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Discussion on: How much effort do you put into commit messages?

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Peter Benjamin • Edited

I follow the Conventional Commit standard, because it allows me to automate Semantic Versioning in CI pipelines.

Examples:

  • Added a new CLI command? $ git commit -m "feat: add foo command" && git push then CI tests, builds, and increments MINOR version 1.0.9 -> 1.1.0, and publishes artifacts.

  • Fixed a race condition bug? $ git commit -m "fix: fix race condition" && git push then CI tests, builds, and increments PATCH version 1.1.0 -> 1.1.1, and publishes artifacts.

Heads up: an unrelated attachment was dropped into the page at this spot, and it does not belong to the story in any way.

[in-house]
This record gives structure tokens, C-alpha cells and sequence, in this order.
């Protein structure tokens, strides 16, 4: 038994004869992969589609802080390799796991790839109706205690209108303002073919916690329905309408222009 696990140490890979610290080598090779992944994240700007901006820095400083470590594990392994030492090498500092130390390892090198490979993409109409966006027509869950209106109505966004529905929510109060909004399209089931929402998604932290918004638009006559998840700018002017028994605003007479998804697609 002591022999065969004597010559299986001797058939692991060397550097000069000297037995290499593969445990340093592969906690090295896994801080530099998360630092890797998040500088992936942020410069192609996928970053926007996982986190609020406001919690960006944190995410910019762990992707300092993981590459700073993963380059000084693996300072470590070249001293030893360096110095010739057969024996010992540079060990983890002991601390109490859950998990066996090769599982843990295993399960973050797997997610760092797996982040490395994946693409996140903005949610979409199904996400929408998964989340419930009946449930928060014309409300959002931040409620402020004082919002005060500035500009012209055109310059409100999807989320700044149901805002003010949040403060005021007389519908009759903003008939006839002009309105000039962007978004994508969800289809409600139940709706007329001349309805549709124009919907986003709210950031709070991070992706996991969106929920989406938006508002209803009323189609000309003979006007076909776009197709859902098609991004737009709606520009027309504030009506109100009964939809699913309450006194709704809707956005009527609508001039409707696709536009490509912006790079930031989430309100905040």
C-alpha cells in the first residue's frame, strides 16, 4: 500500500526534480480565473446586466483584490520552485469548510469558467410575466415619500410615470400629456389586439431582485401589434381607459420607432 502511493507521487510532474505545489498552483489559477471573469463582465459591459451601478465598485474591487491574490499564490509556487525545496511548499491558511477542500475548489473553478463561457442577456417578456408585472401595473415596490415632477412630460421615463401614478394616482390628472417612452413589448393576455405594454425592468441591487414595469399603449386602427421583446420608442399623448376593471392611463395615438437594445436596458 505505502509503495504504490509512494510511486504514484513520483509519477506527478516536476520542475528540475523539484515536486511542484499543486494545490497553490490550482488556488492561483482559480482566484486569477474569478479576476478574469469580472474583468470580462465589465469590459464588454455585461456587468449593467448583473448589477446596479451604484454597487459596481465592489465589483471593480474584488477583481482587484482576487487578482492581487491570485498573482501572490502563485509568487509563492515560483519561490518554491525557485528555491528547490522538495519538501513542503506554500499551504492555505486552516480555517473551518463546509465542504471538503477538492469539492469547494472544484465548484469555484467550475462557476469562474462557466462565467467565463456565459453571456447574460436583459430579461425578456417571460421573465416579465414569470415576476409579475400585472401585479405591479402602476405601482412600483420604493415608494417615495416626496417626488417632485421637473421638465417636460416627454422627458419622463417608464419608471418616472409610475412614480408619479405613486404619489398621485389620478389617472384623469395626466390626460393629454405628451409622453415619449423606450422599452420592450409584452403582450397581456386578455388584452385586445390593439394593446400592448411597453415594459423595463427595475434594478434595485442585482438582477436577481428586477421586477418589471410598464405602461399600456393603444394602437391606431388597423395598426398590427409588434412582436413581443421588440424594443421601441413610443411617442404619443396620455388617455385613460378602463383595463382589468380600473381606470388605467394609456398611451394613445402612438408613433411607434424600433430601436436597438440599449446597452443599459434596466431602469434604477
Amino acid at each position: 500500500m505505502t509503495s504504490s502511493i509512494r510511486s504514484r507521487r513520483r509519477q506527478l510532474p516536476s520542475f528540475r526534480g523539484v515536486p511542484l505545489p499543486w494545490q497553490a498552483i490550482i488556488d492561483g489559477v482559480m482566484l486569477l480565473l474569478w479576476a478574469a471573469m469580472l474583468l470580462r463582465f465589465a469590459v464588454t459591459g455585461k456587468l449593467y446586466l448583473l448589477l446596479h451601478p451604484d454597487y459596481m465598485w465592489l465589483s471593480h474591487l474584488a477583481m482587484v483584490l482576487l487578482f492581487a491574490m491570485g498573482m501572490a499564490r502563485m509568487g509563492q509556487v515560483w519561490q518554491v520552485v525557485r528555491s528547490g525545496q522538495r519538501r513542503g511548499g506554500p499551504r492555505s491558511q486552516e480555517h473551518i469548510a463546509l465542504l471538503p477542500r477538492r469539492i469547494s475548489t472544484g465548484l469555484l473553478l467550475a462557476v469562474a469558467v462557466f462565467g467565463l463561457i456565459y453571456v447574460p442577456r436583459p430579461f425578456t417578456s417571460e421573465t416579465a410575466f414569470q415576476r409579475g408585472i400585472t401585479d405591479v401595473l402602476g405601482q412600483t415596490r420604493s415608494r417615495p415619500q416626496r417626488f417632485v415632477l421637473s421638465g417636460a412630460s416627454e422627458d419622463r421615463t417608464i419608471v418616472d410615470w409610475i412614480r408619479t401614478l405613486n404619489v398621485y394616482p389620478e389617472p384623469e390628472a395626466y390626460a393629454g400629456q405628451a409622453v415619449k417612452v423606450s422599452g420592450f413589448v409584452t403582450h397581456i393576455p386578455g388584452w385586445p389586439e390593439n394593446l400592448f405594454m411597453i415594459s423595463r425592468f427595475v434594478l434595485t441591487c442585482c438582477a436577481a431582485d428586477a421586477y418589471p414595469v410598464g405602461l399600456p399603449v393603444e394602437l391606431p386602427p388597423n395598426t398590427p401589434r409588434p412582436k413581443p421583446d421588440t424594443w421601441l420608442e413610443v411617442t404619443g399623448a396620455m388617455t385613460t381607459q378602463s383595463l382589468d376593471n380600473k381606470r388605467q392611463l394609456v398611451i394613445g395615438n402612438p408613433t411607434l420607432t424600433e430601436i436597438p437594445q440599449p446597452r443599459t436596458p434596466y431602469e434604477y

• If a feature or bug fix is non-backward compatible, then add BREAKING CHANGE in git commit message, which will lead to incrementing the MAJOR version 1.1.1 -> 2.0.

If any change needs some context (eg why the change was made), I add it in the commit message body. More often, I reference the ticket or issue in bug tracker, like:

$ git commit -F- <<EOF
fix: fix race condition

Closes #123
EOF
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Adarsh TS

This looks interesting. I should look this up soon. Maybe I can reach out to you, if I need some help.

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Jack Williams

I like this, I'm curious, do you use something automated to handle your semantic versioning like this?

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Peter Benjamin

I use semantic-release for all my projects. I like it because it is language-agnostic.

  1. Add a .releaserc.json config file, which supports a large number of plugins.
  2. Run semantic-release CLI in CI.